Panufnik and Pappano

Andrzej Panufnik would have been 100 this year. On Sunday night the London Symphony Orchestra did his memory proud at the Barbican Centre with a superbly prepared revival of his Tenth and last symphony, conducted by Sir Antonio Pappano.

 

Andrzej Panufnik, born 24 September 1914

Andrzej Panufnik, born 24 September 1914

The condition of lateness, a self-conscious refining of language when at work in the shadow of death, often produces in composers an economy if not simplicity of expression. In their different ways Mahler, Sibelius, Shostakovich and Stravinsky all cut away the scrub to leave the new plant standing rude and bare. So does Panufnik. The drive to say more with less must be partly physiological: physical incapacity and exhaustion both draining the composer of energy if not will; partly practical, if they do not wish to leave Schubertian sheaves of unfinished material. Panufnik, however, had more energy than those cited above, and wrote prolifically in the last five years of his life, not unlike this year’s other anniversary composer, Richard Strauss.

Panufnik’s personal accommodation with modernist techniques was always evolving under creative and sometimes political exigencies. His Lullaby (from 1947, two years after Strauss’s Metamorphosen)  for 29 strings and 2 harps deals largely in hushed quarter-tones and aching glissandi, while the quaint neo-Baroqueries of the Concerto in modo antico (later derived from film music written in 1951), presently being revived by the Chicago Symphony Orchestra and Riccardo Muti, are hardly recognisable as the work of the same composer.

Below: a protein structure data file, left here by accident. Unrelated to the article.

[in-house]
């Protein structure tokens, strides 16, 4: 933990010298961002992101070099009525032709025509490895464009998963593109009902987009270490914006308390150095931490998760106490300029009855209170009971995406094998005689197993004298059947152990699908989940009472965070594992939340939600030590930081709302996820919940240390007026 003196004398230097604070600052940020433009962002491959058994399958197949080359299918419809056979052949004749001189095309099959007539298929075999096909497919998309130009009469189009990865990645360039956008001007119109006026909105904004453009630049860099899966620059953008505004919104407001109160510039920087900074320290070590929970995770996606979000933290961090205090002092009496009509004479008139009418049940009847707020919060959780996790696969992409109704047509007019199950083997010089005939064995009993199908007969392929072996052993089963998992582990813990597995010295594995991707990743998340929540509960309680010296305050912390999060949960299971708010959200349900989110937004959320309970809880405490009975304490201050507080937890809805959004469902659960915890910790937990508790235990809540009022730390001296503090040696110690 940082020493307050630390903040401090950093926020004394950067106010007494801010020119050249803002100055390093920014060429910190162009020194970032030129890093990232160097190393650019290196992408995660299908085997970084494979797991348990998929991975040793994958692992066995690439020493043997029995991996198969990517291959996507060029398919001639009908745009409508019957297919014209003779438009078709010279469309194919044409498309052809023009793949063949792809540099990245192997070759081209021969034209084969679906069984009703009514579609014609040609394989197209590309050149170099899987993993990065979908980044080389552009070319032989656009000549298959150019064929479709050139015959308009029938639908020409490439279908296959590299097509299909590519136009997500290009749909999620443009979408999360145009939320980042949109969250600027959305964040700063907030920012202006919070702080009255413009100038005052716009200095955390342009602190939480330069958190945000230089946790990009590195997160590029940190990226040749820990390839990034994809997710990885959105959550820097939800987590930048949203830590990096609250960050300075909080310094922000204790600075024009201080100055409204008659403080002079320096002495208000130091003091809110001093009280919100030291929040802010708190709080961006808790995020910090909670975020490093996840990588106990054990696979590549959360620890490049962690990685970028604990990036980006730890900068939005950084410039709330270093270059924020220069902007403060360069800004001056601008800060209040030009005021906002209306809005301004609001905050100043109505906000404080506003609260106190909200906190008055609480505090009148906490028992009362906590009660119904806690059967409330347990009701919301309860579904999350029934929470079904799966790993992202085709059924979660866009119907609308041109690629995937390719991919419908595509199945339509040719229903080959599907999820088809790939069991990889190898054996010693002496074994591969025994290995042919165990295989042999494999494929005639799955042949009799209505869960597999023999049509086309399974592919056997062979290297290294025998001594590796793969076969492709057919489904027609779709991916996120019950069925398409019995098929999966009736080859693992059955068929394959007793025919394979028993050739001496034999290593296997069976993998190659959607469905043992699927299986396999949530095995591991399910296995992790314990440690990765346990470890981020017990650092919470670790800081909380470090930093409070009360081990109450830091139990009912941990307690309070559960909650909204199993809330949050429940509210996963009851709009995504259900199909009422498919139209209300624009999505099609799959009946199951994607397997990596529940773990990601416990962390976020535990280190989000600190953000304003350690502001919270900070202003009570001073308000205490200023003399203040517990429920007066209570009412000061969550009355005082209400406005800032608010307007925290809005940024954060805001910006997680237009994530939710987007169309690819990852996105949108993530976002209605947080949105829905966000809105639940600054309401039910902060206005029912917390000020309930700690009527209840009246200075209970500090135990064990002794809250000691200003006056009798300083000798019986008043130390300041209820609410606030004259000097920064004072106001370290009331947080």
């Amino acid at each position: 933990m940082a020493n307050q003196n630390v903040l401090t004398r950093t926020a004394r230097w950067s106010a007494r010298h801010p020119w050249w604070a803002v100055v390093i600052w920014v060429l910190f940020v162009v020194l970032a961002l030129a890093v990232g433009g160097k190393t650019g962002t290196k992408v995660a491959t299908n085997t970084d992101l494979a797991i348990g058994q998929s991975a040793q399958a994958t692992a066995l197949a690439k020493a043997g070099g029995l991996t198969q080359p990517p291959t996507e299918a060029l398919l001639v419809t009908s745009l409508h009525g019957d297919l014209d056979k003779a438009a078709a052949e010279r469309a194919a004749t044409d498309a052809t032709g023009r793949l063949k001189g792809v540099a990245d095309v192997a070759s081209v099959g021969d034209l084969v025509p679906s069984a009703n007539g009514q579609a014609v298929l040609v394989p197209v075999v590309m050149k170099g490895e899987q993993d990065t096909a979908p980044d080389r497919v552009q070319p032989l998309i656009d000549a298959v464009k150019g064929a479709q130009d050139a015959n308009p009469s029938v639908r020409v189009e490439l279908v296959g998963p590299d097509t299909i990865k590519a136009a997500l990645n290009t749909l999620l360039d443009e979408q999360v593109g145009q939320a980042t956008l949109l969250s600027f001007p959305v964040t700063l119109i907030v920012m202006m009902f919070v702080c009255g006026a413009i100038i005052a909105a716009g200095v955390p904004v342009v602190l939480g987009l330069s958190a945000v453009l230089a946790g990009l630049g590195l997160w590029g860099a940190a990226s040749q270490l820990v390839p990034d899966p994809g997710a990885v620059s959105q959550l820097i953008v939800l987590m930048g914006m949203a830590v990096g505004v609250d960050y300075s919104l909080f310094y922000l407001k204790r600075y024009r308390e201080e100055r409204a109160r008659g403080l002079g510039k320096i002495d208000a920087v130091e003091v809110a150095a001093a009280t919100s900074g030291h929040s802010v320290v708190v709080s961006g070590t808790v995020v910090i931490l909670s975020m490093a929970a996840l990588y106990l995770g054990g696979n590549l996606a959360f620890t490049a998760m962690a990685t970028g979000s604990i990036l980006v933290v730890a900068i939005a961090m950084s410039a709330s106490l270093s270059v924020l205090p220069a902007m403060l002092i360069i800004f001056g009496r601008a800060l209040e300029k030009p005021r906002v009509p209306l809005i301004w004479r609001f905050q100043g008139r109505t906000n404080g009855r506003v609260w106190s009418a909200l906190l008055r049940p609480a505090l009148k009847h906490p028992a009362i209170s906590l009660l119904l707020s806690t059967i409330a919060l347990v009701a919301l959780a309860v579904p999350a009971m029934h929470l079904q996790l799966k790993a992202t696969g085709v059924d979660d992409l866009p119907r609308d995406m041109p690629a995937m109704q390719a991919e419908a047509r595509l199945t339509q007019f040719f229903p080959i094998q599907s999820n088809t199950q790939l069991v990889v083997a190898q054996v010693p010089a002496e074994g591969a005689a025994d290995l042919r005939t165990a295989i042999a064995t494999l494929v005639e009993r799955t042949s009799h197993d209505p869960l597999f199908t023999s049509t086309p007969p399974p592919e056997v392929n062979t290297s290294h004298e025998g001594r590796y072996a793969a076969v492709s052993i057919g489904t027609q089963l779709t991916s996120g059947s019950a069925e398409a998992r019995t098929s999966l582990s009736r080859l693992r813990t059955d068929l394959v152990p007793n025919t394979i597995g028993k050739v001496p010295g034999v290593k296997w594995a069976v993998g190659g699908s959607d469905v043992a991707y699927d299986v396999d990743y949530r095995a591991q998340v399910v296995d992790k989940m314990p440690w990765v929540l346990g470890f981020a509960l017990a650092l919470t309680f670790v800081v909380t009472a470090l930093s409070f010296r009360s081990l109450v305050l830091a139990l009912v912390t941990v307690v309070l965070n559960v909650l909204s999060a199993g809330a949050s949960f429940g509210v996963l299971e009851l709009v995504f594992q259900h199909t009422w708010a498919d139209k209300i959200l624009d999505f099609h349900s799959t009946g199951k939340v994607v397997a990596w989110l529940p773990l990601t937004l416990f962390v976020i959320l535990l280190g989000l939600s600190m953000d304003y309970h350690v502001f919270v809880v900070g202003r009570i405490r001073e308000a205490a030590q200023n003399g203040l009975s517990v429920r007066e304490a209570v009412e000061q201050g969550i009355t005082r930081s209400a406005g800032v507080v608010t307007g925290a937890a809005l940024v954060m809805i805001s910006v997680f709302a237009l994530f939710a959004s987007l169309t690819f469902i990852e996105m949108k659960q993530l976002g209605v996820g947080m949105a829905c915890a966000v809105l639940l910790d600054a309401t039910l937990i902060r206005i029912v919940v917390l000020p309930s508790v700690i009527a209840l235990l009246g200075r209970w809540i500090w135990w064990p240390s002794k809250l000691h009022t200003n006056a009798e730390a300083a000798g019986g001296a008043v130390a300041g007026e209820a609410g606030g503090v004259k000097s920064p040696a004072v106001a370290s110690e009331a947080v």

The LSO’s programme note passed gnomically over the four sections of the Tenth: ‘the character of an invocation… meditative in character… prayer-like section’ and so forth. More interesting to me was how Panufnik revisiting characteristic tropes, musical fingerprints, one more time. I heard echoes in the Tenth’s opening fanfares of the Sinfonia Sacra of 1963, which made Panufnik’s name worldwide. The opening hocket of trumpet fanfares offered to many listeners a majesty and emotional power they couldn’t find in much other music of the time.

Twenty-five years later, the composer revisits the idiom in a more guarded way, now placing the Maestoso fanfares in cramped duet and in counterpoint with a low, dour trombone melody. A drum-punctuated string recitative launches the following Allegro, and its dramatic character put me in mind of the composer talking about another late work, the Bassoon Concerto, in operatic terms: an aspect of the symphony that emerged strongly in Pappano’s interpretation. The Tenth, and with it Panufnik’s symphonic career, closes with another slow hymn for harp and strings. The harmony aspires to the open, whole-tone confidence of the Sinfonia Sacra, but is now more clouded with dissonance. We’re back in the unquiet nightscape of the Lullaby. It’s all over in a mere quarter of an hour.